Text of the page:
American Heritage® Dictionary of the English Language, Fourth Edition
- n. Any of several Old World birds of the family Upupidae, especially Upupa epops, having distinctively patterned plumage, a fanlike crest, and a slender, downward-curving bill.
Century Dictionary and Cyclopedia
- n. A tenuirostral non-passerine bird of the family Upupidæ. The best-known species is Upupa epops, the common hoopoe of Europe, a bird about 12 inches long, with a slender, sharp, decurved bill about 2½ inches long, and a large, thin, compressed, and semicircular crest, erectile at will, on the head. The general color is buff of some shade, varied with black and white on the wings and tail. The bird is insectivorous and migratory, and is widely diffused in Europe, Asia, and Africa. There are several other species of Upupa. The birds of the neighboring family Irrisoridæ are known as wood-hoopoes. Also
- n. An Old World bird, Upupa epops, known for its distinctive plumage, fanlike crest, and slender bill.
GNU Webster's 1913
- n. (Zoöl.) A European bird of the genus Upupa (Upupa epops), having a beautiful crest, which it can erect or depress at pleasure, and a slender down-curving bill. Called also
hoop, whoop. The name is also applied to several other species of the same genus and allied genera.
- n. any of several crested Old World birds with a slender downward-curved bill
- Alteration (influenced by Latin ūpupa) of obsolete hoop, from French huppe, from Old French, from Vulgar Latin *ūppa, alteration of Latin upupa, ūpupa, of imitative origin. (American Heritage® Dictionary of the English Language, Fourth Edition)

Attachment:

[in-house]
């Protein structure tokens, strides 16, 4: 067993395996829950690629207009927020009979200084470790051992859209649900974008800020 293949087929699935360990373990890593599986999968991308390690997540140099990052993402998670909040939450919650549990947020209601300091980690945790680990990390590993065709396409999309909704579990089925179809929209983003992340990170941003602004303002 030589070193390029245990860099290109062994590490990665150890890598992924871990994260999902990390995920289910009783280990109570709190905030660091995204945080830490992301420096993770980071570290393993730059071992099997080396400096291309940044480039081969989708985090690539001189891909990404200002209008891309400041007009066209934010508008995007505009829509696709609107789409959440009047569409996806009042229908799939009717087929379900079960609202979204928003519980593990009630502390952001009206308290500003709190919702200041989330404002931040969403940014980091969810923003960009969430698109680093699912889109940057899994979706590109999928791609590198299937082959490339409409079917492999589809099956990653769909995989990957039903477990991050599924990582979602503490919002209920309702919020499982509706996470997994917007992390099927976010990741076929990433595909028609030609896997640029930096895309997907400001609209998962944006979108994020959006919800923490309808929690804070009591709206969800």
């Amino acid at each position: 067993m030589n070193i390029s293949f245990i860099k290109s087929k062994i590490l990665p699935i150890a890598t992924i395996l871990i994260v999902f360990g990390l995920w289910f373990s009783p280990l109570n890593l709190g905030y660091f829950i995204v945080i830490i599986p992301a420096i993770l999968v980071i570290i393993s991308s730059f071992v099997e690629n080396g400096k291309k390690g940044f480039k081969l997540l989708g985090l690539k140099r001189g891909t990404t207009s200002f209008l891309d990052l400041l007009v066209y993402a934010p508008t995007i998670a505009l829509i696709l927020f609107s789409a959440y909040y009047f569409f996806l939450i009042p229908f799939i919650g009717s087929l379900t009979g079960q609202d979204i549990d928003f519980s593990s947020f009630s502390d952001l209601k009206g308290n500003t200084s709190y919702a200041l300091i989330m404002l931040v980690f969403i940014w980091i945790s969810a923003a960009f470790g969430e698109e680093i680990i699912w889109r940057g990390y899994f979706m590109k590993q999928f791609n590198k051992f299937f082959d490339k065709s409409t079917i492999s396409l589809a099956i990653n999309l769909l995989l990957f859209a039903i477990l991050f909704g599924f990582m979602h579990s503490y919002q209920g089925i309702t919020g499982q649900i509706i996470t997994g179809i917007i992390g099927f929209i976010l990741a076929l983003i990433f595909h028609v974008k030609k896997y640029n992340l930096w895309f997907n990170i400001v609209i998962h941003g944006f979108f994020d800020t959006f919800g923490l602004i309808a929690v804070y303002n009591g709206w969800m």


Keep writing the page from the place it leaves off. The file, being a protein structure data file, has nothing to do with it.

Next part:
“Of all birds that hatch for themselves the hoopoe is the only one that builds no nest whatever; it gets into the hollow of the trunk of a tree, and lays its eggs there without making any sort of nest.”
“Commentators generally agree that the hoopoe is the bird intended.”
“a bird called a "hoopoe," according to the context.”
“As I arrive, a hoopoe flounces down to the field alongside and, crest outspread, studiously feasts on worms.”
“Pisthetairos and Euelpides, frustrated with life in wartime Athens, search for Tereus, a king who had been changed into a hoopoe, in the realm of the birds in the sky.”
“For example, and this is just for openers, you can be dumb as a dodo, crazy as a coot, silly as a goose, a sitting duck, or simply a dupe from de huppe, the hoopoe, an Old World bird, said to be more stupid than most.”
“The poem is impossible to translate, although I have seen a version with 'amwolf' and 'waswolf' and once, years ago, I found an English equivalent based on a hoopoe rather than a werewolf which then became 'whompoe' and 'whosepoe'.”
“Above it were the roller and bee-eater and hoopoe, all fabulously Mediterranean with hot aureate colors that were not, even in the late 1960s, permitted in Britain yet, except under license to the kingfisher.”
“Wadi Al-Hitan is not separately noted but the desert species hoopoe lark Alaemon alaudipes, probably occurs.”
“It depicts a stream in a rocky environment with several partridges and a hoopoe (a small-medium bird with a distinctive crest).”
These user-created lists contain the word ‘hoopoe’.
Words formed in imitation of the sound of the things they signify.
Some more words for intermediate and advanced spellers.
birds with singular names from
at least 9 English dictionaries
Animals and birds of nations and states. Also see Stately Plants
pleasing words I encounter whilst reading umberto eco's novel of the same name.
Interesting words you probably won't hear in your day-to-day.
A work in progress....Birds from around the world (other than endemic to North America).
bird names that are fun to say
words with oe that aren't:
or compound latin thingies (electroencephalograph)
Words encountered in The Name of the Rose by Umberto Eco
An Aubrey/Maturin list.
God help me.
I blame chained_bear.
Looking for tweets for hoopoe.